The Site Management Safety Training Scheme, also known as SMSTS for short, was devised to help site managers and potential site managers to develop knowledge, awareness and understanding of their responsibilities on site. These included areas around legal requirements, health and safety, and welfare on site. For those who work on sites it is one of the most highly respected qualifications, with many employers insisting that their site management staff hold the qualification.
However, whilst the idea behind the qualification is sound and laudable, there is now some controversy about the ongoing usefulness of the SMSTS scheme. Many people now seem to think that the SMSTS has outlived its use and should be scrapped in favour of a new scheme.
This is largely because of a number of key reasons that its critics cite on a regular basis. Firstly, it requires little or no site experience in order to get a place on the course. That means that complete novices or people who have barely been on site before can take the course, pass and be qualified to manage sites. This is understandably unpopular among people who work and have experience on sites. Similarly, another complaint centres around the fact that those who provide the course are also lacking in experience.
Some people claim that there is a pressure put on the course providers to pass those taking the course - something the 98.5% pass rate may attest to. Which may be seen to be cheapening the role of the site manager. And as anyone who has worked on a site knows, a poorly trained site manager can be a danger to all who work there.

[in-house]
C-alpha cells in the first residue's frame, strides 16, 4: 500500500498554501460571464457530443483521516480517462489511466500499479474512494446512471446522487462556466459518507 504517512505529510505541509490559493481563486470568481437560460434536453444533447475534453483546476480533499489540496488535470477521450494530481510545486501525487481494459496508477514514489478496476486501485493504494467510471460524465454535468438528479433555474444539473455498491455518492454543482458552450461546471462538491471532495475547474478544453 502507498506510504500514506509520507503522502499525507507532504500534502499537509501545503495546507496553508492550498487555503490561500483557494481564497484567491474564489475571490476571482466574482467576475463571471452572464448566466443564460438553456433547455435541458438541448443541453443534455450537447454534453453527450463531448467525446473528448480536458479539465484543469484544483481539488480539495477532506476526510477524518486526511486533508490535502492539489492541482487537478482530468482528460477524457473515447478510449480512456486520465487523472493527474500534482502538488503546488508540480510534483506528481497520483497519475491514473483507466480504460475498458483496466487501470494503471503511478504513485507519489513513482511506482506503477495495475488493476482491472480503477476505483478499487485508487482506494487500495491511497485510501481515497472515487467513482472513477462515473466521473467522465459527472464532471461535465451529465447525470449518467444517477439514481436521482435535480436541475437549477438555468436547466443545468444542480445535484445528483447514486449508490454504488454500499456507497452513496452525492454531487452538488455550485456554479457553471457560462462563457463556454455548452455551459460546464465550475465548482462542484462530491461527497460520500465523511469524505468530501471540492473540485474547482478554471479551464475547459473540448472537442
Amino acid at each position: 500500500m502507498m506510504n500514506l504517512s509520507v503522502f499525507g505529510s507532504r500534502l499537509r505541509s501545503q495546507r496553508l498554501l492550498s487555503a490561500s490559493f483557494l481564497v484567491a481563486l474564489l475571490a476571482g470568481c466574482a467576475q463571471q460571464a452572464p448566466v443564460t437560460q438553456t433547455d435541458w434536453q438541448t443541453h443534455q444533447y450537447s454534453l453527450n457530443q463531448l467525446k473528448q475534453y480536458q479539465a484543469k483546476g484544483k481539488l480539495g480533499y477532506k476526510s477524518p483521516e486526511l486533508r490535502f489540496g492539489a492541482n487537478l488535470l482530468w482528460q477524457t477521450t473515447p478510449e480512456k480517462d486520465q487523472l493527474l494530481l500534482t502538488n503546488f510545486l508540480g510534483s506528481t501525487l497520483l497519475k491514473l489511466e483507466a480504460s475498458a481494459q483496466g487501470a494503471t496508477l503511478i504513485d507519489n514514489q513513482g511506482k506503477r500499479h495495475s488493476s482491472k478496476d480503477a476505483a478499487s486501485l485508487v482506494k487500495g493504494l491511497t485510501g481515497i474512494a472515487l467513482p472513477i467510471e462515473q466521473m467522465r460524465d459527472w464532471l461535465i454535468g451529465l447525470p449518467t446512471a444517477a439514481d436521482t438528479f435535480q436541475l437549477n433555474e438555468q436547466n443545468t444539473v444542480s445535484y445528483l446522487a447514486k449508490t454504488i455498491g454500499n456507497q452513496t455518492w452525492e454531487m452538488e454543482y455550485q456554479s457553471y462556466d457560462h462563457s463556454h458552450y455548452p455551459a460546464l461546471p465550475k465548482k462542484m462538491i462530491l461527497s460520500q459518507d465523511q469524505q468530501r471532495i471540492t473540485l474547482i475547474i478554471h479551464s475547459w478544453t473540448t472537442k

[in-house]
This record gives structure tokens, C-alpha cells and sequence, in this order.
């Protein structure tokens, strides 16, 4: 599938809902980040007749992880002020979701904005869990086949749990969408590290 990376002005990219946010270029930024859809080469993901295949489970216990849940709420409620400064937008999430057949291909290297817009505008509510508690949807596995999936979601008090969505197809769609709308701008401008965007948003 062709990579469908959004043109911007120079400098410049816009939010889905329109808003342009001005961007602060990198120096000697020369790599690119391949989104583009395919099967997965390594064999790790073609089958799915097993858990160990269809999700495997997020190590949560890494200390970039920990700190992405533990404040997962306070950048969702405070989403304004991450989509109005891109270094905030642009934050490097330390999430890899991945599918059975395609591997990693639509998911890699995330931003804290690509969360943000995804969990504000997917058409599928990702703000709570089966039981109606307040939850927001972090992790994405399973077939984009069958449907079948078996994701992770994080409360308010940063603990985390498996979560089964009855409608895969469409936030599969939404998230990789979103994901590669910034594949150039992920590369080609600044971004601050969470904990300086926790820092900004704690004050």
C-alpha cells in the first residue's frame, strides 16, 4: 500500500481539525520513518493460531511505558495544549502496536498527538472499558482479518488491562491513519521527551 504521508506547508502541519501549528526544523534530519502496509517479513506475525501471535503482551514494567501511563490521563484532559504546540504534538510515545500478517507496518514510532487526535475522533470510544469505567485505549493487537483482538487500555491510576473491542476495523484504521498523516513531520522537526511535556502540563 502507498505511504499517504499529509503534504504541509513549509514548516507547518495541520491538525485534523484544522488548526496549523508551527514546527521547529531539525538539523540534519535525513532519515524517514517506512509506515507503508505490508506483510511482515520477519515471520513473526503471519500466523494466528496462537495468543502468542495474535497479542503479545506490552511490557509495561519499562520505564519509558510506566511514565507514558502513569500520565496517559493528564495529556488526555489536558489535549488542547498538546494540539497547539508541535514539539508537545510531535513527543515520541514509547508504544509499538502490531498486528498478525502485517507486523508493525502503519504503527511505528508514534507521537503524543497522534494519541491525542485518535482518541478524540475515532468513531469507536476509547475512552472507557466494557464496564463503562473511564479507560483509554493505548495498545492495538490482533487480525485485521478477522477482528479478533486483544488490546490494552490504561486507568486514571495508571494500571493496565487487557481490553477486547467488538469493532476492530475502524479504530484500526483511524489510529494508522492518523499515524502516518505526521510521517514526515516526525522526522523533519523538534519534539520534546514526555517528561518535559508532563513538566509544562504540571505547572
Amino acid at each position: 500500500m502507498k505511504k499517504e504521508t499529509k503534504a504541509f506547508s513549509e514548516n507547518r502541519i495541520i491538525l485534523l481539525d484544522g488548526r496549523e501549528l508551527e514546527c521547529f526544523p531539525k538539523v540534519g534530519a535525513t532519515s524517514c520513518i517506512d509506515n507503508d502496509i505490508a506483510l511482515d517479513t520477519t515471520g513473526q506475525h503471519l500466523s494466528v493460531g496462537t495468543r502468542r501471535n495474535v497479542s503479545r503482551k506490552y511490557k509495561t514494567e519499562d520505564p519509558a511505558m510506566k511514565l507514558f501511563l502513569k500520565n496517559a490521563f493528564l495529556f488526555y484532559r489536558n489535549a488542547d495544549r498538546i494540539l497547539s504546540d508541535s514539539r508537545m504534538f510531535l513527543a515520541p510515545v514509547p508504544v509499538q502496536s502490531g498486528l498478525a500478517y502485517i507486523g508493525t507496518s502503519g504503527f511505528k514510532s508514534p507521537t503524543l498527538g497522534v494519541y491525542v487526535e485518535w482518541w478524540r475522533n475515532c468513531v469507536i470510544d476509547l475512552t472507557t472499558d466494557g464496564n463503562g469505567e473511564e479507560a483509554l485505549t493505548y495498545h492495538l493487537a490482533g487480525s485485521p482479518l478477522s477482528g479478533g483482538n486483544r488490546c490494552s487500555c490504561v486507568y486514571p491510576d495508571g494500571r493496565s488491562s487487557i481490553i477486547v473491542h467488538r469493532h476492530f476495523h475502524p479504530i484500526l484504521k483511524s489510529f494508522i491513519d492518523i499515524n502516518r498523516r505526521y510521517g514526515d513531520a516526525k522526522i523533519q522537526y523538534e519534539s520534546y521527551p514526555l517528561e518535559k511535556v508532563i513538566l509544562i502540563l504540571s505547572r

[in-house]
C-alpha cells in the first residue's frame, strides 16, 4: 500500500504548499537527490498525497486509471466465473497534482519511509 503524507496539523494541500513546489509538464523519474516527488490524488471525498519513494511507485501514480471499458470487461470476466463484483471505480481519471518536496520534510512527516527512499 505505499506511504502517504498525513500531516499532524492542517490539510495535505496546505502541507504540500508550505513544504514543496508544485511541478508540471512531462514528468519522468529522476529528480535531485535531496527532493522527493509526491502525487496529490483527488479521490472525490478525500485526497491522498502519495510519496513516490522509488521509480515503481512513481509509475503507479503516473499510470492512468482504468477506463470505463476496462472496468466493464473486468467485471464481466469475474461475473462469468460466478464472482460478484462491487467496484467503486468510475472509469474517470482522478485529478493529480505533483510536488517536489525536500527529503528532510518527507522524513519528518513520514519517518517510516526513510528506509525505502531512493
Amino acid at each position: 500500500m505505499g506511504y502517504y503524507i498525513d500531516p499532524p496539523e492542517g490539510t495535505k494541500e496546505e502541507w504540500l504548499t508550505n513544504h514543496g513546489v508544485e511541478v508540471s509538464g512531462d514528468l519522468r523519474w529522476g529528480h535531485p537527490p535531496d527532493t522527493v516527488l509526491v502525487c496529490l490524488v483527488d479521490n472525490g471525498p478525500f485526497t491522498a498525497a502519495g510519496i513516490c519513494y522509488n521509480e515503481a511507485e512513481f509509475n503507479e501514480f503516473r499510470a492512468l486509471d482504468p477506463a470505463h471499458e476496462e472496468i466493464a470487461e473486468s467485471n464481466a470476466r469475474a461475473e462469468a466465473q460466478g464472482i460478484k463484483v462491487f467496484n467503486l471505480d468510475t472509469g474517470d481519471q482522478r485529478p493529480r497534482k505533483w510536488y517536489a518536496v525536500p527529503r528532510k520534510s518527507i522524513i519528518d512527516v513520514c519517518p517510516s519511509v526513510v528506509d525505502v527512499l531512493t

It is also thought to be very expensive, and is often too much for individuals to afford by themselves. The course costs around £600 but if you factor in the week off work to attend, plus hotel bills, transport, food and accommodation, it can be a very expensive exercise for many people.
Further criticism centres around the fact it seems to work directly against CSCS (Construction Skills Certification Scheme). While most sites require that operatives carry the relevant CSCS cards, it is only the site managers who require the five-day SMSTS training.
Another major complaint is that the course does not have a set criteria, only a suggested timetable. This means that your experience and learning depends largely on who is delivering the course and that no two courses are ever the same. There seems to be a lack of standardisation within the course programme.
Site management is a very important skill and one on which whole sites depend for their safety and wellbeing. While it is clearly a good idea that there exists some kind of regulated or standardised certification for those carrying out the role, there are doubts as to whether the SMSTS can still carry out this function. We should stress that there are plenty of people who still think it is more than adequate. You only have to visit the HSE forums to see this. However, with such an important qualification under discussion, it is worth further investigation into whether the SMSTS is still suitable. And scrapping it altogether may be one option.